Dean Freeman is a Wiradjuri man from Brungle Aboriginal Reserve, located at the Northern foothills of Kosciuszko National Park, NSW. Dean leads the Aboriginal Fire Program at the ACT Parks and Conservation Service and works closely with the Murumbung Yurung Murra Network and local Traditional Custodians. He’s been involved in the protection of Aboriginal and non-Aboriginal cultural heritage sites both on and off various ACT and NSW parks estates. Locating cultural sites and implementing strategic protection methods is a key role as the Murumbung Fire Officer, due to the linkages between fire and heritage places. Dean was the recipient of the ACT NAIDOC Caring for Country award in 2014.


Terrence Taylor

Terrance Taylor

Gangalidda

Lead Instructor, Jigija Indigenous Fire Program

Terrence Taylor is the Lead Instructor and Coordinator of the Jigija Indigenous Fire Program. A Gangalidda man from the southern Gulf of Carpentaria, Terrence is also President of the Burketown Volunteer Marine Rescue Service. Terrence is employed as the Ranger Coordinator of the Carpentaria Land Council Aboriginal Corporation Gangalidda and Garawa Ranger Program, where he has worked since its inception in 2007. Terrence is the Doomadgee Fire Warden for Queensland Rural Fires.

Registrations to attend the South-east Australia Aboriginal Fire Forum is open now!

Register online

Or download the registration form

Registration Information

3 days, including Forum dinner

Registration includes:

  • Attendance to the full program (10 to 12 May)
  • Attendance to the Forum Dinner (10 May)
  • Attendance to the field trip (12 May)
  • Morning tea, lunch and afternoon tea
  • A Forum program booklet, tote bag and lanyard
 Fees
Indigenous community member Free
Indigenous organisation $130
Non-government organisation $200
Government organisations $250
3 days, excluding Forum dinner

Registration includes:

  • Attendance to the full program (10 to 12 May)
  • Attendance to the field trip (12 May)
  • Morning tea, lunch and afternoon tea
  • A Forum program booklet, tote bag and lanyard
 Fees
Indigenous community member Free
Indigenous organisation $100
Non-government organisation $150
Government organisation $200

Registration payment, cancellation policy and refunds

Registration payment policy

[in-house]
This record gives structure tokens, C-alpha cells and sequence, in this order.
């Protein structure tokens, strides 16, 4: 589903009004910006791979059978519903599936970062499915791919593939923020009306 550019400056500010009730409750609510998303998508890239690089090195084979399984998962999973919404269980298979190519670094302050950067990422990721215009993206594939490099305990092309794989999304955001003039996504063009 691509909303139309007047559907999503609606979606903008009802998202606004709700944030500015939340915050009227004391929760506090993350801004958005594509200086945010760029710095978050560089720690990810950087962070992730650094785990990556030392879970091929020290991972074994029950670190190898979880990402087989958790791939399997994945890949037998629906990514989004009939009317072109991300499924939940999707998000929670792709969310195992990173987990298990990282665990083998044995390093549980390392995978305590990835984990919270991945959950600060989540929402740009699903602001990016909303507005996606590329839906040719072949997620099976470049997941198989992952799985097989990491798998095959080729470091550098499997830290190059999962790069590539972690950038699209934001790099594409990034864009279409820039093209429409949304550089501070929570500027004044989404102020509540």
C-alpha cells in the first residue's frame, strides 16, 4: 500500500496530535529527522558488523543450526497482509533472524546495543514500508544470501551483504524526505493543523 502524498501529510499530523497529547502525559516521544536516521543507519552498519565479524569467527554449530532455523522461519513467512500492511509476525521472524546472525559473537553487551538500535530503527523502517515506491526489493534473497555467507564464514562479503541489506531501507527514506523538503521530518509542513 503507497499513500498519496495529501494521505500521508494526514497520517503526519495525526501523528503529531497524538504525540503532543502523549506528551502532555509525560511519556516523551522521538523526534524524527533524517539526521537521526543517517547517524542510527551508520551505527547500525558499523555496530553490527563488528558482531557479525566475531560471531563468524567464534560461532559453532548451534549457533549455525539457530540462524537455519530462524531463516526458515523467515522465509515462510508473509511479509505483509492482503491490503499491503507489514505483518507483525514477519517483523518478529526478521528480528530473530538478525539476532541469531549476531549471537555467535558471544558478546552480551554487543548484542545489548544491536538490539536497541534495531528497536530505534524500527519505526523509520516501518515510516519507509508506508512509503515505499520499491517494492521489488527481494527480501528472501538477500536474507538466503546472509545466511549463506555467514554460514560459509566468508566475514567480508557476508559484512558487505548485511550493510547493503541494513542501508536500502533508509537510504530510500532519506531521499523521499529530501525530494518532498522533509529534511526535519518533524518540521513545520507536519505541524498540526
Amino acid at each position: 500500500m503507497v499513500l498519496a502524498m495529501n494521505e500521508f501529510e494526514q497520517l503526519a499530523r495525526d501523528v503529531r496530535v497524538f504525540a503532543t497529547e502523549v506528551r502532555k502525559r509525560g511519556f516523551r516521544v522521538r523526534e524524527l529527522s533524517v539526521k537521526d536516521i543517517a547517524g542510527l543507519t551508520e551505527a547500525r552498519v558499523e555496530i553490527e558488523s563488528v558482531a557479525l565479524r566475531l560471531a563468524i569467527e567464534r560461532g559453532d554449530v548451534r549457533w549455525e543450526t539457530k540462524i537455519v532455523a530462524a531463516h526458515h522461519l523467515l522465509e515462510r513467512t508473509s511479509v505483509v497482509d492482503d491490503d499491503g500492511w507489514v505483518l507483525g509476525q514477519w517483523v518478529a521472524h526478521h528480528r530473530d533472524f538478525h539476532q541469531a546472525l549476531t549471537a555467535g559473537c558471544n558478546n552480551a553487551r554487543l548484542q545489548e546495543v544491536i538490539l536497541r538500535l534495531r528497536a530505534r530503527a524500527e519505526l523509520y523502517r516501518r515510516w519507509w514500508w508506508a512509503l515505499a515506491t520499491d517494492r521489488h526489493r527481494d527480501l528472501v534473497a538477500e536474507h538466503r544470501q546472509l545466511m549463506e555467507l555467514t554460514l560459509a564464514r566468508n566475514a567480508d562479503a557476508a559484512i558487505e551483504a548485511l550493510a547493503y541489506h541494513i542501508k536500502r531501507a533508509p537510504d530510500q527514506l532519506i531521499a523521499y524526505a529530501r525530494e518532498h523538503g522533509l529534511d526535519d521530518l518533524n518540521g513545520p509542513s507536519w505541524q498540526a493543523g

Registrations to Aboriginal and Torres Strait Islander community members are free. Please note that spaces are limited and are aimed at those who are available to attend the whole 3 days.

Where applicable, full payment of the registration fee must be made before registrations close. Payments can be made by credit card (Visa, MasterCard) via phone, email or post or by invoice. All payments need to be received by Wednesday 9 May 2018.

Cancellation policy and refunds

To cancel your registration for the Fire Forum 2018 contact us no later than Wednesday 9 May 2018. Your registration fee will be refunded in full in the event of Sorry Business or unforeseen circumstances. No refunds will be issued for cancellations after 9 May 2018. To request your refund please email murra@act.gov.au or phone 02 6207 5032.

Recommended accommodation options are listed below. Please note accommodation costs are not included in the registration fee. If you need further assistance please contact murra@act.gov.au.

3 to 4 star

Budget

Australian Government

National Landcare Program

The National Landcare Program is a key part of the Australian Government’s commitment to protect and conserve Australia’s water, soil, plants, animals and ecosystems, as well as support the productive and sustainable use of these valuable resources.

ACT Government

ACT NRM

Australian Capital Territory Natural Resource Management (ACT NRM) is one of 56 regional NRM organisations across Australia under the Australian Government’s regional stream of the National Landcare Program. ACT NRM is hosted in the ACT Government Environment, Planning and Sustainable Development Directorate. ACT NRM works together with delivery partners, volunteers, the broader ACT and regional community and other stakeholders to identify investment priorities, broker partnerships, share knowledge, and deliver programs.

ACT Parks and Conservation Service

ACT Parks and Conservation Service is the ACT Government's national parks, nature conservation and land management agency. It manages 73% of the land in the ACT including national parks, reserves, wildlife, forests and rural lands.

Forum enquiries

Email: murra@act.gov.au

Phone: 02 6207 5032